Tobacco

Newport Gives Reynolds “Opportunities to Lead”

Reynolds and Lorillard’s CEOs discuss Newport, EDLP and jobs post-merger

WINSTON-SALEM, N.C. -- Reynolds American Inc.’s chief executive officer Susan Cameron has promised more sales force behind the Newport brand in the wake of the $25 billion acquisition of Lorillard Inc. Though Camel and Pall Mall were Reynolds’ largest brands prior to the merger going through last Friday, Newport is the second-largest U.S. cigarette brand and the country’s top-selling menthol brand with what The Wall Street Journal described as “a disproportionate market share” of smokers under 30.

Susan Cameron

“We have opportunities to lead those segments,” Cameron said told the Journal, adding that as of this week, Newport will start being represented by Reynolds’ 2,300-person sales team.

Former Lorillard chief executive officer Murray Kessler added there’s an opportunity for the combined company to benefit from a larger geographical footprint than Reynolds and Lorillard held on their own. While Newport performs better in urban areas and the Northeast region, Camel is strong in rural areas and the West.

Cameron went on to address questions about Reynold’s Every Day Low Price (EDLP) retail agreement. Though analysts such as Bonnie Herzog of Wells Fargo have speculated that Newport will be added to the EDLP (both to entice retailers to sign up and to drive Newport sales), Cameron said the company will evaluate this option and update investors in July.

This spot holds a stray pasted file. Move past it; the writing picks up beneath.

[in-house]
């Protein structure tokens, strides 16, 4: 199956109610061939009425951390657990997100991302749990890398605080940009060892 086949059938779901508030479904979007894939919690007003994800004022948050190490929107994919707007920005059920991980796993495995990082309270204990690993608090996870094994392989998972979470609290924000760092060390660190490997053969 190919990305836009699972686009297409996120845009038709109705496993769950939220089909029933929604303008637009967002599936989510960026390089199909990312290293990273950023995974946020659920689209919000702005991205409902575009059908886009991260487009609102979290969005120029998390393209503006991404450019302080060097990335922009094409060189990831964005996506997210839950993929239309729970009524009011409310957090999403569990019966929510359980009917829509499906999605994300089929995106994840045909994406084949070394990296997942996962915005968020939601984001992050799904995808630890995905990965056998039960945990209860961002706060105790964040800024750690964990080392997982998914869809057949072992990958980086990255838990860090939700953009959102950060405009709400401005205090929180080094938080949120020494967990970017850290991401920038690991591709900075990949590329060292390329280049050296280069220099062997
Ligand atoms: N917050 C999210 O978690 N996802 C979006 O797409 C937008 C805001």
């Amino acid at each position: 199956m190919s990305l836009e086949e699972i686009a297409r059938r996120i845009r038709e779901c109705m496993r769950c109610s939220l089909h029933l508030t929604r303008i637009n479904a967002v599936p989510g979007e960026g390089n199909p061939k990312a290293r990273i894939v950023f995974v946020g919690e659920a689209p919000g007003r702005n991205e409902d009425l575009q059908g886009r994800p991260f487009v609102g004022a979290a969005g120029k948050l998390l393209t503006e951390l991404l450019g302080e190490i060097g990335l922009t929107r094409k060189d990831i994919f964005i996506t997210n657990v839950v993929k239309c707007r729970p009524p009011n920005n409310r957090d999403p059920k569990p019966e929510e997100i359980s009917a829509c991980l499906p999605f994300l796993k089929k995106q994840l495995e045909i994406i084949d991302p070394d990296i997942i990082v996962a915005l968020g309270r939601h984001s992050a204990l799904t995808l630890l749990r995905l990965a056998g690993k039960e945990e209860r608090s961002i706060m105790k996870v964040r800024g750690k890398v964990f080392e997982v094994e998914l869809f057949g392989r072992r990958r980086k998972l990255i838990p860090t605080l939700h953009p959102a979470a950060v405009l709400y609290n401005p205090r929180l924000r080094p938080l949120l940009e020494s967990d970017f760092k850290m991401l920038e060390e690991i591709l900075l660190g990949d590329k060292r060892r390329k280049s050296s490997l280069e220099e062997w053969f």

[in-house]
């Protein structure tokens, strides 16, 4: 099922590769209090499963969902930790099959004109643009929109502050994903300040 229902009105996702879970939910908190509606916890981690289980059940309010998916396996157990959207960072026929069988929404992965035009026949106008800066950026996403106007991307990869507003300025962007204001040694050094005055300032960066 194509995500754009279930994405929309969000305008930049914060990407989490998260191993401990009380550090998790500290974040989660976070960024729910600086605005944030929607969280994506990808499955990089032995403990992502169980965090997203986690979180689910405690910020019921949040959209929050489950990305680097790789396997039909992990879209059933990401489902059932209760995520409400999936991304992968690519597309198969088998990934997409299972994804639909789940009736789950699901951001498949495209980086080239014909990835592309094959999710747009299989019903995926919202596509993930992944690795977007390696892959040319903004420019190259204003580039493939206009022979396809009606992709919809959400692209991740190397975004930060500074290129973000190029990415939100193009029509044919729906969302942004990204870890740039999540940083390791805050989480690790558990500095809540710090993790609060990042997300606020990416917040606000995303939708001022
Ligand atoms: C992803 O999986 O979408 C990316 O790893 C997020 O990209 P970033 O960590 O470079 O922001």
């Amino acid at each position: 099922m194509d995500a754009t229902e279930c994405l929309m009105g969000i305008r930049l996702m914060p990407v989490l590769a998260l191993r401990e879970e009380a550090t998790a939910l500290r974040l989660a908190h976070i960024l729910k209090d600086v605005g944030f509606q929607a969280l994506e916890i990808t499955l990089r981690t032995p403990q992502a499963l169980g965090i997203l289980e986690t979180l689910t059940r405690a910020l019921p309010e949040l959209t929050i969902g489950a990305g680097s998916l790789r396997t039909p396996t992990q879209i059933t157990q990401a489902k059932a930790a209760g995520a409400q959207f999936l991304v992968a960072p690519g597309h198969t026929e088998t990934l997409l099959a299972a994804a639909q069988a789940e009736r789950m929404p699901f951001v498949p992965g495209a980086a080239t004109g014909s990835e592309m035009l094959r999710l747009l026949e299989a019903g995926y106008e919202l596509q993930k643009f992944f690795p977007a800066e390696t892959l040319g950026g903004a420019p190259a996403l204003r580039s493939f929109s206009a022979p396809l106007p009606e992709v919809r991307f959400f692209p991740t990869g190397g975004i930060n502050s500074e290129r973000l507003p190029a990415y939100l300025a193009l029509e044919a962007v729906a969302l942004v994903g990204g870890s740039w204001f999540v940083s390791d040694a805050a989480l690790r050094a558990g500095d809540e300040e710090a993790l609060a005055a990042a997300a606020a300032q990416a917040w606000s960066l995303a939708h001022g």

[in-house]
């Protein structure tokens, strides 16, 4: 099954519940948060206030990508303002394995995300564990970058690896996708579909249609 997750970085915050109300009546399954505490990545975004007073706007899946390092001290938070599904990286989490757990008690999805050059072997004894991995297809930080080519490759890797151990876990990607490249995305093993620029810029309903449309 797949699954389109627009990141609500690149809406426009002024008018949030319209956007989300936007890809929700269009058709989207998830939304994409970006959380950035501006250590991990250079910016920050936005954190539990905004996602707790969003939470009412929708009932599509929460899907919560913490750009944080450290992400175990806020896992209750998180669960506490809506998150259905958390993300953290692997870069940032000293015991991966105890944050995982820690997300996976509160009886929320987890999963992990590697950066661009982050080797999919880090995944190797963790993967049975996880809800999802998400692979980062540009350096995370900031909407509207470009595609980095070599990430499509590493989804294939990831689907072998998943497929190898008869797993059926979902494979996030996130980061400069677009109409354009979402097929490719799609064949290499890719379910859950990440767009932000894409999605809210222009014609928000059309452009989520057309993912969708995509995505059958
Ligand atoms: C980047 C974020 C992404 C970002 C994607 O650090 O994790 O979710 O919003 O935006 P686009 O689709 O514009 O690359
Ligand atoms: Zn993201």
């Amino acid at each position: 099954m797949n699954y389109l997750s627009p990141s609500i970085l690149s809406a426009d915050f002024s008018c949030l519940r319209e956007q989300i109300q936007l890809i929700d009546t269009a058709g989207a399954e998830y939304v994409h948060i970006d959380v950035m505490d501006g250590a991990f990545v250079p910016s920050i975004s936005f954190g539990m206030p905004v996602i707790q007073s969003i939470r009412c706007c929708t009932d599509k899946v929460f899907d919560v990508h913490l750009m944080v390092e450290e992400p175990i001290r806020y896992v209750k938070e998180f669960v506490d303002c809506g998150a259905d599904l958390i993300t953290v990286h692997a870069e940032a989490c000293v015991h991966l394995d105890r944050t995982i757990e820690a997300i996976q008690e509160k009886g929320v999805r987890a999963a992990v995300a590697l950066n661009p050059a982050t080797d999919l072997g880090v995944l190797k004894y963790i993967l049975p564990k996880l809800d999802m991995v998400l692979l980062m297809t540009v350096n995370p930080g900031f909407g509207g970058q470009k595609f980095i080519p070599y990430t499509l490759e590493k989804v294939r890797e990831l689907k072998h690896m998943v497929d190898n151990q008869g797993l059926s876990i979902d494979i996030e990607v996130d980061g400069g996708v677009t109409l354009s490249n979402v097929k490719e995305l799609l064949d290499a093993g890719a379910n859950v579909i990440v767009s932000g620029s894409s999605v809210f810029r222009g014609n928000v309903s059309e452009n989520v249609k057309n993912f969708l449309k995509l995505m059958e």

Reynolds will also consider launching additional Newport products, Cameron said.

Less up in the air is the fate of Reynolds’ and Lorillard’s employees post-merger: on Monday, approximately 75 people who worked on Newport transferred to Reynolds to continue work with the brand.

Otherwise, the merger resulted in very few layoffs, thanks to Imperial Tobacco Group’s role in the deal: along with a number of divested brands, the U.K.-based company also acquired Lorillard’s Greensboro, N.C. headquarters and infrastructure. The Journal reports most of Lorillard’s 2,900 employees (including its 1,200-person sales team) will move to Imperial.

“Almost everyone got a job,” Kessler said. “It’s highly unusual.”

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